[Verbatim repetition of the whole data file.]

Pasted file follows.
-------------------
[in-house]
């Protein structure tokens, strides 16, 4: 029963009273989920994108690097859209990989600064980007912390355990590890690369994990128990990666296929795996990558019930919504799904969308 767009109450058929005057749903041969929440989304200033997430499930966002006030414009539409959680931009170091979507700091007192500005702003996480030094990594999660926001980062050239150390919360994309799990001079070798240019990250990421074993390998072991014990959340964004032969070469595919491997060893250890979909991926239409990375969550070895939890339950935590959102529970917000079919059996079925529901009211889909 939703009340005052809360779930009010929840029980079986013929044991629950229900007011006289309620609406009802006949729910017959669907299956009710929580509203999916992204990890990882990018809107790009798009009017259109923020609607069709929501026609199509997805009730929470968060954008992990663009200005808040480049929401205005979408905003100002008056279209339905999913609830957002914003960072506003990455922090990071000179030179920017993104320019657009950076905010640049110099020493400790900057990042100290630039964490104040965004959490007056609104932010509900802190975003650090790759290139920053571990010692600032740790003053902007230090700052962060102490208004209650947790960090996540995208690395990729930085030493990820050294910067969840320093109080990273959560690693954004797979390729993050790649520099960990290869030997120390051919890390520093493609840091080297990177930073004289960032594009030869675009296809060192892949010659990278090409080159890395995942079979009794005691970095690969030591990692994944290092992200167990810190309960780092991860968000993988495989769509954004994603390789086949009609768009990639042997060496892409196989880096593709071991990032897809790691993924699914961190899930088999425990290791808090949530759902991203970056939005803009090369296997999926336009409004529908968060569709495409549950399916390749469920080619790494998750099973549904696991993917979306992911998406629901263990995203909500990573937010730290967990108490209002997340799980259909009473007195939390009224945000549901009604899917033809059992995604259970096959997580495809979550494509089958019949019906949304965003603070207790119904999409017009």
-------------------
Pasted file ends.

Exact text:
[in-house]
């Protein structure tokens, strides 16, 4: 029963009273989920994108690097859209990989600064980007912390355990590890690369994990128990990666296929795996990558019930919504799904969308 767009109450058929005057749903041969929440989304200033997430499930966002006030414009539409959680931009170091979507700091007192500005702003996480030094990594999660926001980062050239150390919360994309799990001079070798240019990250990421074993390998072991014990959340964004032969070469595919491997060893250890979909991926239409990375969550070895939890339950935590959102529970917000079919059996079925529901009211889909 939703009340005052809360779930009010929840029980079986013929044991629950229900007011006289309620609406009802006949729910017959669907299956009710929580509203999916992204990890990882990018809107790009798009009017259109923020609607069709929501026609199509997805009730929470968060954008992990663009200005808040480049929401205005979408905003100002008056279209339905999913609830957002914003960072506003990455922090990071000179030179920017993104320019657009950076905010640049110099020493400790900057990042100290630039964490104040965004959490007056609104932010509900802190975003650090790759290139920053571990010692600032740790003053902007230090700052962060102490208004209650947790960090996540995208690395990729930085030493990820050294910067969840320093109080990273959560690693954004797979390729993050790649520099960990290869030997120390051919890390520093493609840091080297990177930073004289960032594009030869675009296809060192892949010659990278090409080159890395995942079979009794005691970095690969030591990692994944290092992200167990810190309960780092991860968000993988495989769509954004994603390789086949009609768009990639042997060496892409196989880096593709071991990032897809790691993924699914961190899930088999425990290791808090949530759902991203970056939005803009090369296997999926336009409004529908968060569709495409549950399916390749469920080619790494998750099973549904696991993917979306992911998406629901263990995203909500990573937010730290967990108490209002997340799980259909009473007195939390009224945000549901009604899917033809059992995604259970096959997580495809979550494509089958019949019906949304965003603070207790119904999409017009």